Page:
Facts on the ground loom over Bil’in as protests enter ninth year

I went to the weekly demo against the Wall in the Palestinian village Bil’in yesterday, after several months that I haven’t visited the West Bank at all (I try not to travel beyond the Green Line when it’s not for work). A colleague visiting from the U.S. joined me, and we arrived at the village shortly after noon.

Some internationals and a few Israelis gathered in the streets, and when the prayer ended we started walking towards the wall, a march which has become much longer since the army moved the route of the barrier closer to the ultra-Orthodox settlement Modi’in Ilit – the largest city in the West Bank – and returned the village some of its land. Beyond the wall lies “Green Park,” one of the two eastern neighbourhoods of Modi’in Ilit, also on farm land that belonged to Bil’in before it was confiscated by Israel in order to solve the housing crisis for the ultra-Orthodox population of Tel Aviv and Jerusalem.

Even if Israel were to agree to leave the West Bank, Green Park would not be evacuated. Even Palestinian negotiators agreed to have it annexed to Israel in exchange for equal territory elsewhere. Thus, the Palestinian people might one day be compensated for the land that was taken from Bil’in, but the people of the village – its owners – will not. This fact also highlights the paradox of the settlements: on one hand, Israel claims that settlements do not affect the final status agreement and can be evacuated at any time – a notion recently backed by U.S. President Barack Obama’s decision to give up the demand for a settlement freeze – yet in every round of negotiations, the Israeli government presents new facts on the ground as fait accompli, and demands that the proposed solution be adjusted to accommodate them.

Nothings seems further away from the diplomatic game than a walk through the hills surrounding Bil’in under a surprisingly bright sun. It wasn’t the State Department or the European Union that rescued some of the village’s land, only the struggle of the local farmers, which entered its ninth year this month. Two of the village’s residents – a brother and sister – have been killed, hundreds wounded, arrested and imprisoned. But the people of Bil’in did what almost nobody else could – they stopped the growth of a settlement and pushed the wall closer to the Green Line.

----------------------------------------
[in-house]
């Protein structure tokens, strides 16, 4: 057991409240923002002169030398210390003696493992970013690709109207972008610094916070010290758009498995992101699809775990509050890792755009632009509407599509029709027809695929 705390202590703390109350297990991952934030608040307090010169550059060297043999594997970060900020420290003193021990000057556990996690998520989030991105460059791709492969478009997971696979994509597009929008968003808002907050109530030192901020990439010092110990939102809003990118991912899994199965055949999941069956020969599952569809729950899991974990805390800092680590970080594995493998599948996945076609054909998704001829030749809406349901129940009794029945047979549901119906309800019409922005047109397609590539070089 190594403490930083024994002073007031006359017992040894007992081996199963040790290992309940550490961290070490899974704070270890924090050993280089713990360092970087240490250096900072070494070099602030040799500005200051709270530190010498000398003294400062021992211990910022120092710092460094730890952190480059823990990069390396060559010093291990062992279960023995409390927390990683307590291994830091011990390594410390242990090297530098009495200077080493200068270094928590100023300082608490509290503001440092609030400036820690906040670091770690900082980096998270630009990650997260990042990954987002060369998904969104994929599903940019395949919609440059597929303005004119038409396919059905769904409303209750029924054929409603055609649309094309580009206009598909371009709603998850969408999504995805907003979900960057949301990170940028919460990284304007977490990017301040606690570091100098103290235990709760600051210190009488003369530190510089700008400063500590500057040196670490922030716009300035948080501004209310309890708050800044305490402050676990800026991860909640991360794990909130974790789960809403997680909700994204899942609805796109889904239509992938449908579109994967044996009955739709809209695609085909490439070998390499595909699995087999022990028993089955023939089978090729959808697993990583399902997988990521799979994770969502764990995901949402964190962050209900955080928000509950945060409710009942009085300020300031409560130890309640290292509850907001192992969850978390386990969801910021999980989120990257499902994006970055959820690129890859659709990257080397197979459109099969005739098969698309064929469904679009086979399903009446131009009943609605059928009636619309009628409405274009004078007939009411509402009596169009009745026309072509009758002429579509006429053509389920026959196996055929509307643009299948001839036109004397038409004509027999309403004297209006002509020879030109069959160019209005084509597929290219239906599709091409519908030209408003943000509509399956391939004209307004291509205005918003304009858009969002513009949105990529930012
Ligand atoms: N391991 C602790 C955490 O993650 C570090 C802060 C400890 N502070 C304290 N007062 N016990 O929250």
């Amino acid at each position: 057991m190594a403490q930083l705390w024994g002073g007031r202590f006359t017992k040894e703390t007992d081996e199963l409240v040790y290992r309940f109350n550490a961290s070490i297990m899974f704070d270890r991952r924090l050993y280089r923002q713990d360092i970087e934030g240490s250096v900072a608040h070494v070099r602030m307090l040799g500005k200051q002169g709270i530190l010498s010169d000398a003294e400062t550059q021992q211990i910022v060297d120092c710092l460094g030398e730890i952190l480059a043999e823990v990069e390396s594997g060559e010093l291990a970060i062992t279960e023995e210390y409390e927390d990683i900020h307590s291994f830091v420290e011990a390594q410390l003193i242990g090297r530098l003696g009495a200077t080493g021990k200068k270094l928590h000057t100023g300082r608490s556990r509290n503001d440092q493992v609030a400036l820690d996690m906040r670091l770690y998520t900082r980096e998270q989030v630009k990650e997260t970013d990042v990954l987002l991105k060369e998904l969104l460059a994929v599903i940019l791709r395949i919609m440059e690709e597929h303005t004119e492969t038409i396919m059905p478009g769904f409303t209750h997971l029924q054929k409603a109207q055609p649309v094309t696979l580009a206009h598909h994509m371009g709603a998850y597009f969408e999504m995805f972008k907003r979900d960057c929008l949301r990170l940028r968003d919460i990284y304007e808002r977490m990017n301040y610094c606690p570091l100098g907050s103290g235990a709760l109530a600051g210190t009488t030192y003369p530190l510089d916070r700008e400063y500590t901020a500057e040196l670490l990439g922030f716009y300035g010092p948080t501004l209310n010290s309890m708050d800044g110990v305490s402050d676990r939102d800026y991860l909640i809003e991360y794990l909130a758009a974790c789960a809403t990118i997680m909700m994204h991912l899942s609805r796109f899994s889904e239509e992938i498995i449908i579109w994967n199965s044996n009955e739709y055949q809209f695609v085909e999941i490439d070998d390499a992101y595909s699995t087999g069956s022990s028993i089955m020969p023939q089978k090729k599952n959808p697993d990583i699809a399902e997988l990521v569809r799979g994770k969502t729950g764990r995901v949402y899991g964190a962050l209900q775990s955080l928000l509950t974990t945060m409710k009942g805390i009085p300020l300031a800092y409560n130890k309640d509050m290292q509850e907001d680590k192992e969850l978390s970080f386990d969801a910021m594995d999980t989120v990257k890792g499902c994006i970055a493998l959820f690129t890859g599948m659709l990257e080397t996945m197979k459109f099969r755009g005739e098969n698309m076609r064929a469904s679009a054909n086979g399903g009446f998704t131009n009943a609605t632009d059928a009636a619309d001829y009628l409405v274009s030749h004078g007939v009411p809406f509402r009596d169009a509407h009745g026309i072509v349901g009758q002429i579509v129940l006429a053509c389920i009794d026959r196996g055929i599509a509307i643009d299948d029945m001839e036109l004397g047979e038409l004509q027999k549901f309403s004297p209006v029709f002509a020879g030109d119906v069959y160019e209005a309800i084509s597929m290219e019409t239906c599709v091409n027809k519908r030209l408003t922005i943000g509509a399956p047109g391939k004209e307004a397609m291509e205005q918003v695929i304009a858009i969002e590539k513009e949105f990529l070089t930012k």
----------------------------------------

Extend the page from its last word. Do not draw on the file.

On Fridays, there is an almost tangible awareness of village’s history in the air, whether it’s the number of international activists and visitors – at least two dozen this week — or the shop selling Palestinian flags and scarves in the center of the village. Right next to the wall, almost a mile from the edge of the village, there is a playground for kids, new and brightly collored, undoubtedly a “fact on the ground,” that is meant to demonstrate the village’s connection to those hills. I also noticed new terraces and plantations, while the root of the old barrier, which once separated Bil’in from its land, is gradually fading, now no more than a dirt road.

The protest itself is like most I’ve seen – a peaceful march to the wall, some singing and waving of flags, and a few dozen meters away, some shabab (youths) throwing stones at soldiers on the other side of the road. The army sprays the infamous putrid ‘skunk’ liquid across the wall in the general direction of the protesters. Further east, on a tiny ramp beyond the wall, a group of ultra-Orthodox teenagers gather to watch the action. This has also become a kind of ritual.

After several stones get closer to the soldiers, the army starts shooting tear gas at the protesters, which spread across the field. Later, a convoy of several army vehicle pass through a gate in the wall, and some soldiers start chasing theshabab. More tear gas is shot, and a grenade lands right next to where I’m standing with my friend. The gas is unpleasant.

I am told that the army hasn’t crossed to the other side of the wall in a long time. The shabab are blocking the road with stones as army jeeps pass by the playground – now engulfed in tear gas – and drive over the newly-formed plantations, as if to insult the locals’ efforts to reclaim their land. We recover from the effect of the gas and head back towards the village.

The drive back to Tel Aviv takes 20 minutes. Entering the city with its Friday morning crowd packing into cafes and promenades used to be the most shaking part of the trip to the protests, but this effect is fading too.

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